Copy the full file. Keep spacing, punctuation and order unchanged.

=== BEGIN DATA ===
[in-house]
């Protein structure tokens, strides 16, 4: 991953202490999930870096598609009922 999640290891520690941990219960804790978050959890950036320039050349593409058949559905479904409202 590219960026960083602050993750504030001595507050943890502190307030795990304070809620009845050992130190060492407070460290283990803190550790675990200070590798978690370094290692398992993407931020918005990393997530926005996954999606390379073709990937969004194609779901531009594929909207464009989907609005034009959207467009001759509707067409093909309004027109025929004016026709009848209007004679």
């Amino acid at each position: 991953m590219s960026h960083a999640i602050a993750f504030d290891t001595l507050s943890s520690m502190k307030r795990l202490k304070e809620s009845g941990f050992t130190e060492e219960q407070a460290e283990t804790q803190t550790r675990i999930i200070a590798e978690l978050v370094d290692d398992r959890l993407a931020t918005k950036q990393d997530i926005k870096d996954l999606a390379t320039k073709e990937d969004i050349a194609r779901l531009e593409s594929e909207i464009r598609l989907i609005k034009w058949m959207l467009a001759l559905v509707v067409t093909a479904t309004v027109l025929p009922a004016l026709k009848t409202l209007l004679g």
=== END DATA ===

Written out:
[in-house]
């Protein structure tokens, strides 16, 4: 991953202490999930870096598609009922 999640290891520690941990219960804790978050959890950036320039050349593409058949559905479904409202 590219960026960083602050993750504030001595507050943890502190307030795990304070809620009845050992130190060492407070460290283990803190550790675990200070590798978690370094290692398992993407931020918005990393997530926005996954999606390379073709990937969004194609779901531009594929909207464009989907609005034009959207467009001759509707067409093909309004027109025929004016026709009848209007004679």
């Amino acid at each position: 991953m590219s960026h960083a999640i602050a993750f504030d290891t001595l507050s943890s520690m502190k307030r795990l202490k304070e809620s009845g941990f050992t130190e060492e219960q407070a460290e283990t804790q803190t550790r675990i999930i200070a590798e978690l978050v370094d290692d398992r959890l993407a931020t918005k950036q990393d997530i926005k870096d996954l999606a390379t320039k073709e990937d969004i050349a194609r779901l531009e593409s594929e909207i464009r598609l989907i609005k034009w058949m959207l467009a001759l559905v509707v067409t093909a479904t309004v027109l025929p009922a004016l026709k009848t409202l209007l004679g």